lutionists to wear buttons on which was the device, "To live
free, or die." Observing" words to that eifect on the button of
M. Barnave, the dauphin said, " Mamma, what does that mean
— to live free ?" " My child," replied the queen, " it is to go
where you please." "Ah, mamma," replied the child quickly,
" then we are not free !"

This attempt at flight considerably aggravated the condition
of the royal family, who were now more carefully watched than
ever; the king and queen living almost continually under the
eyes of sentinels, and all their correspondence watched. These
things preyed on the mind of Marie Antoinette, and began to
give her the appearance of premature old age.

" Mamma," said the dauphin one day shortly after the return
of the family to the Tuileries, " how white your hair has grown !"
" Hush, my dear child," replied the queen ; " let us not think of
such trifles when we have greater sorrows, those of poor papa, to
distress us." It is true the queen's beautiful hair had grown
white from the effect of grief. In a single night it had become
as white as that of a woman of seventy, yet she was only about
half that age. The Princess de Lamballe having asked for a
lock of her whitened hair, she had a small quantity set in a ring
and presented to her, with the inscription. Bleached hy sorrow.

On the 20th of June 1792, a lawless Parisian rabble forced
the Tuileries, and rushed like demoniacs from room to room in
search of the king and queen, who, though sufficiently alarmed,
did not quail before this barbarous torrent. Placing themselves
in a recess, with two or three attendants, they awaited what
might be their fate. The queen placed the dauphin before her
on a table. When the tumultuous procession advanced, a person
of coarse appearance gave the king a red cap, which he put on
his head, and a similar emblem was drawn over the head of
little Louis, almost burying- the whole of his face. The horde
passed in files before the table, carrying symbols of the most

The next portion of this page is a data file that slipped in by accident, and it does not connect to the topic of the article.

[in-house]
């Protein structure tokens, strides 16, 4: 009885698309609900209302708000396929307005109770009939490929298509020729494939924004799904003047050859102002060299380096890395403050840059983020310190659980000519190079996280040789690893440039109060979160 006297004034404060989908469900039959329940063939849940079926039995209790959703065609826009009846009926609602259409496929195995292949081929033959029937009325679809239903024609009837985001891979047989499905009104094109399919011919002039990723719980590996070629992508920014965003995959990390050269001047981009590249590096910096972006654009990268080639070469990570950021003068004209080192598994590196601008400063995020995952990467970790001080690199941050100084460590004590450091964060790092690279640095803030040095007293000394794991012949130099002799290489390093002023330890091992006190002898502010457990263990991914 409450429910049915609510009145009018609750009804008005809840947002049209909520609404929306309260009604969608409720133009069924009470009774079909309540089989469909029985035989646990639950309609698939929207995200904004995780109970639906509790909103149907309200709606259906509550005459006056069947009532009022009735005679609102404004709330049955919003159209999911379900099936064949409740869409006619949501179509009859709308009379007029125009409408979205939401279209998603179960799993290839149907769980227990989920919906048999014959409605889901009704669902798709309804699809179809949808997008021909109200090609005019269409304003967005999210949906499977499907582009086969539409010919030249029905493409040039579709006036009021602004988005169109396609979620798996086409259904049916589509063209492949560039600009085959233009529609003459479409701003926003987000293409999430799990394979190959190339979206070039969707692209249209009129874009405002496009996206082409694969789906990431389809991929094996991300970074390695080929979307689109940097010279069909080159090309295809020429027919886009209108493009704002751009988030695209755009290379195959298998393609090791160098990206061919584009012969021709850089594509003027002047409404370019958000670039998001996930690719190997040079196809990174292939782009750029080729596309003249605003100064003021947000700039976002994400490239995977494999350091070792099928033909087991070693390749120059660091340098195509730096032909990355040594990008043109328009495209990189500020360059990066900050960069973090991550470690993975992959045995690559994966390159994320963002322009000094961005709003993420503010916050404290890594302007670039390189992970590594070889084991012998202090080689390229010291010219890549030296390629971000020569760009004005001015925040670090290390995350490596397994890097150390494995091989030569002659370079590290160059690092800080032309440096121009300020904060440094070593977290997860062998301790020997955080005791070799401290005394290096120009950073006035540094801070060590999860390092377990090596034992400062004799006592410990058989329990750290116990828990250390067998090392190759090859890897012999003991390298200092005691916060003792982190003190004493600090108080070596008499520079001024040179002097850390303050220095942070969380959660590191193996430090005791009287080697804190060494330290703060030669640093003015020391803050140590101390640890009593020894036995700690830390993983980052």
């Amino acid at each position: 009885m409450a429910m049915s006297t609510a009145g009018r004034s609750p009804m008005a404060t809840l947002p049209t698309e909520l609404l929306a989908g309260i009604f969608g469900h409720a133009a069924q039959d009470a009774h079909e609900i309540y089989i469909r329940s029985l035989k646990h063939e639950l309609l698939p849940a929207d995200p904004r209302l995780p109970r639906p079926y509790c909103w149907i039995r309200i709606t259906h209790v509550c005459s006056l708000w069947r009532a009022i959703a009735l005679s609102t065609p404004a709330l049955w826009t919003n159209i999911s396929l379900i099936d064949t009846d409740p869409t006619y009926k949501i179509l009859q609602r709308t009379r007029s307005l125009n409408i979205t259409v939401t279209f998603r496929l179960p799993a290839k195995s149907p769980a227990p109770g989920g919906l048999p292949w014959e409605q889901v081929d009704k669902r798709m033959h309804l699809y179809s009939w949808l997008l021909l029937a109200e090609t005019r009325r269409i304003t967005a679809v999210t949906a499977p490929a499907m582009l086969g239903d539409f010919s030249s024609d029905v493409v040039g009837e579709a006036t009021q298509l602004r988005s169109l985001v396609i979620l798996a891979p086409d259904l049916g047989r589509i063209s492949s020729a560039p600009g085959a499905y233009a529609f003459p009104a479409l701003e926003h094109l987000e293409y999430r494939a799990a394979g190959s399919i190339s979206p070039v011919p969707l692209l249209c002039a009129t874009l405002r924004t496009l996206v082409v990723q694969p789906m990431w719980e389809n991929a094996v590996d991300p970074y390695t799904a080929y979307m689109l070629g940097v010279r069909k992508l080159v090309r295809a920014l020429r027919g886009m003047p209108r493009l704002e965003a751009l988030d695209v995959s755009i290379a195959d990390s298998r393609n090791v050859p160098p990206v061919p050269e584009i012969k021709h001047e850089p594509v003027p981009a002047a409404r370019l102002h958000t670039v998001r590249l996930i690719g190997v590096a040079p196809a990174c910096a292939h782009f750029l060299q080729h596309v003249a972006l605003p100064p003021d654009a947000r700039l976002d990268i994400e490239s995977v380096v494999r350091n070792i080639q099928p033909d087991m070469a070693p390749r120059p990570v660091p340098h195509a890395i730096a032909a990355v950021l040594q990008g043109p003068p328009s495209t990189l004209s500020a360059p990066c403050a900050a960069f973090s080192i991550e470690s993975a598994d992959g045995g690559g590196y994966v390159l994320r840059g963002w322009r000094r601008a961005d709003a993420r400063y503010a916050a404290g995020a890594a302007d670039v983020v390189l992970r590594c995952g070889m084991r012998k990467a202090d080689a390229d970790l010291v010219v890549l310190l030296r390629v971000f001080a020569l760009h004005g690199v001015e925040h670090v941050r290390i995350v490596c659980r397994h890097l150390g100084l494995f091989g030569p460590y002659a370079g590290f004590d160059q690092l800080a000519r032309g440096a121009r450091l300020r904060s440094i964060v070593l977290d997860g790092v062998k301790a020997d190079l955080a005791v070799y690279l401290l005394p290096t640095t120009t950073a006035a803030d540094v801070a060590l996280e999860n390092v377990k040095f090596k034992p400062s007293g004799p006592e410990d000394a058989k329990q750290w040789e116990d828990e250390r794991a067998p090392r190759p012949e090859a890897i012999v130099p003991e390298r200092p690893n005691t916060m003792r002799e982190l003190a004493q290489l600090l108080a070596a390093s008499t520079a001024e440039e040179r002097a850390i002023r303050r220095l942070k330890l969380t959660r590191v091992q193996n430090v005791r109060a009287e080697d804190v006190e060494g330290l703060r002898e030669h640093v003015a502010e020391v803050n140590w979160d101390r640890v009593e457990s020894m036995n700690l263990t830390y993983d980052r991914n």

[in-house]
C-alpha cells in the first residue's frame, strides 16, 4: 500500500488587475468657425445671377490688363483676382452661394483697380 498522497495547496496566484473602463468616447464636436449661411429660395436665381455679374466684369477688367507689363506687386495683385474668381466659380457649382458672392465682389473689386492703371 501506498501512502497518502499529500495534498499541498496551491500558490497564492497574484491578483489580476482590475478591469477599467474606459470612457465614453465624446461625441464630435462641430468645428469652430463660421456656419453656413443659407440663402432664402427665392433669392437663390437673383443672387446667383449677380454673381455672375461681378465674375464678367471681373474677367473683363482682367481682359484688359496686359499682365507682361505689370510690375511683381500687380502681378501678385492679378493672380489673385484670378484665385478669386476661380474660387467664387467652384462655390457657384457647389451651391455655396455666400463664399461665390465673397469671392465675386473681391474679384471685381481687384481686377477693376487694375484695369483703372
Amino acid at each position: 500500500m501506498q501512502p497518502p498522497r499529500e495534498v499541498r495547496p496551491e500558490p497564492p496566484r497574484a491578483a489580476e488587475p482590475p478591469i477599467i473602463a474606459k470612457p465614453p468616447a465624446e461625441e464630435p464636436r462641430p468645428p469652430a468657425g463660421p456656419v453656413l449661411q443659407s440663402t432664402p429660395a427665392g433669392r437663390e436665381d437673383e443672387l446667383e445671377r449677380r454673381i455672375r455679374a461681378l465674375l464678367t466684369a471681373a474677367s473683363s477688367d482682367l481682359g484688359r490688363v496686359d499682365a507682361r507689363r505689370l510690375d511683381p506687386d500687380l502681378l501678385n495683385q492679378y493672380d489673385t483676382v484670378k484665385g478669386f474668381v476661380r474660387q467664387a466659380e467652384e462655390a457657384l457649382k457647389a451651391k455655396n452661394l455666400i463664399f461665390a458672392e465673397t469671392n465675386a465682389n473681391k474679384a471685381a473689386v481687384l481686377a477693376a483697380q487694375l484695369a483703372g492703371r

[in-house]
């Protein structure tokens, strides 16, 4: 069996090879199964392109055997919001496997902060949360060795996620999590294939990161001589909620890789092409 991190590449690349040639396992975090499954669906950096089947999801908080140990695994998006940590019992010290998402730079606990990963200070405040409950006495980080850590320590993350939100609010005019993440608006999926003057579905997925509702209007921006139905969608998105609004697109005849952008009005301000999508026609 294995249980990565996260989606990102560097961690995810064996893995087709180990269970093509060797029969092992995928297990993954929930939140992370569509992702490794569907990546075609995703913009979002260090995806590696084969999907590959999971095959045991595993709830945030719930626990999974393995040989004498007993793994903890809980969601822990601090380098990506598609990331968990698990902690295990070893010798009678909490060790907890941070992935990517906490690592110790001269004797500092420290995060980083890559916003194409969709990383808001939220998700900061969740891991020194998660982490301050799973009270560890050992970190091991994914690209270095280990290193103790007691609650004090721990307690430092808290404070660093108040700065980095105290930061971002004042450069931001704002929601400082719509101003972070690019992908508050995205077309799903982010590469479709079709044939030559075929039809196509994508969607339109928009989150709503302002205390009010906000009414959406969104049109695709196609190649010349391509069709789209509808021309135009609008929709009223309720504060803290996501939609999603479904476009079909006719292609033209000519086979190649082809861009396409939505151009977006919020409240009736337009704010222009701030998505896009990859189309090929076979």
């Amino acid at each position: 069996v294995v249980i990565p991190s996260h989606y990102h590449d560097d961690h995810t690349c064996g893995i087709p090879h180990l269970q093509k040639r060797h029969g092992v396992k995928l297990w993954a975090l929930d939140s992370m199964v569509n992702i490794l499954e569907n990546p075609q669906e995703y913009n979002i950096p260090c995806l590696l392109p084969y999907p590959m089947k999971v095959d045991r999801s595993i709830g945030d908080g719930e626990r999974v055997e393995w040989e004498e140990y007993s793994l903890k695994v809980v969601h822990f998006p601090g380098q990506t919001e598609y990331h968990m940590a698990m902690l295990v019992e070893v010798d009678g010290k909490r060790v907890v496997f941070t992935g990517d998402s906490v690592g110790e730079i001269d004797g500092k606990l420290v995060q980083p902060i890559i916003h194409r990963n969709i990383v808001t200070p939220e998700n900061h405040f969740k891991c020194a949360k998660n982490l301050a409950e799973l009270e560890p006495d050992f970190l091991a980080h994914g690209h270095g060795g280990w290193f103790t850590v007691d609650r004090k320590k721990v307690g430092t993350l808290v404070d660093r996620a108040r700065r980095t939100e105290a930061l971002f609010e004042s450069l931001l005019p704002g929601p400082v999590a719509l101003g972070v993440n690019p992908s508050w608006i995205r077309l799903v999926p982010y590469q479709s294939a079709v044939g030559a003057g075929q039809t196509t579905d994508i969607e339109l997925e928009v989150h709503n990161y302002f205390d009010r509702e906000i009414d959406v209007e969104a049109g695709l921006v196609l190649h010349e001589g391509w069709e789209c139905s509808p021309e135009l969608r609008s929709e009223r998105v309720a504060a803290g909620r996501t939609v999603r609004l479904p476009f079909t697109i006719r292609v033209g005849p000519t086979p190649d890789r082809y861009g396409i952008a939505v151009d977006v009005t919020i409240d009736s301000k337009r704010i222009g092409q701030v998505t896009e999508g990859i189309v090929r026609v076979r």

horrid barbarity. There was one representing a g-ibbet, to which
a dirty doll was suspended, with an inscription signifying that
it was Marie Antoinette. Another was a board, to which a
bullock's heart was fastened, with the words inscribed, " Heart
of Louis XVI."

By the interference of several deputies, no bloody deed was
committed on this occasion. The result was very different on
the ensuing 10th of August, when the palace of the Tuileries
was attacked and captured after a gallant and ineffectual defence
by the Swiss guards, all of whom, to the number of eight hun-
dred, were barbarously put to death. It would be too painful, even
if it were necessary, to describe this terrible massacre. The poor
son of Louis XVI., no longer heir to a throne, for the monarchy



was abolished, shared all the perils of that day, evincing' a degree
of courage beyond his age. When the wainscotting of a secret
passage in which the family had taken refuge appeared to be
giving way under the repeated blows of the mob, and when the
queen with suspended breath was listening to each stroke of the
axe, the boy, gliding from the terror-relaxed hold of his mother,
fell on his knees, and putting up his little hands, piously ex-
claimed. "Oh God, save mamma! — thou art able to do every-
thing. Oh send away these men ! — a poor child is praying for his
mother ! Oh thou good God, wilt thou not hear him ? " As if in
answer to this artless prayer, the noise suddenly ceased, and an
announcement was made that the people demanded to see the
queen — a fruitless interview, though affording a respite at the

The result is well known. Louis XVI., the queen, the dau-
phin and his sister, with Madame Elizabeth, the sister of the
king, took refuge in the Assembly, whence, after a lengthened
debate, they were transferred to confinement in the Feuillans ;
from this place of detention they were soon taken to the Temple.



The Temple owes its name to the Templars, a military order of
priests, who in the twelfth centuiy devoted themselves to the
recovery of the Holy Temple at Jerusalem from the Saracens.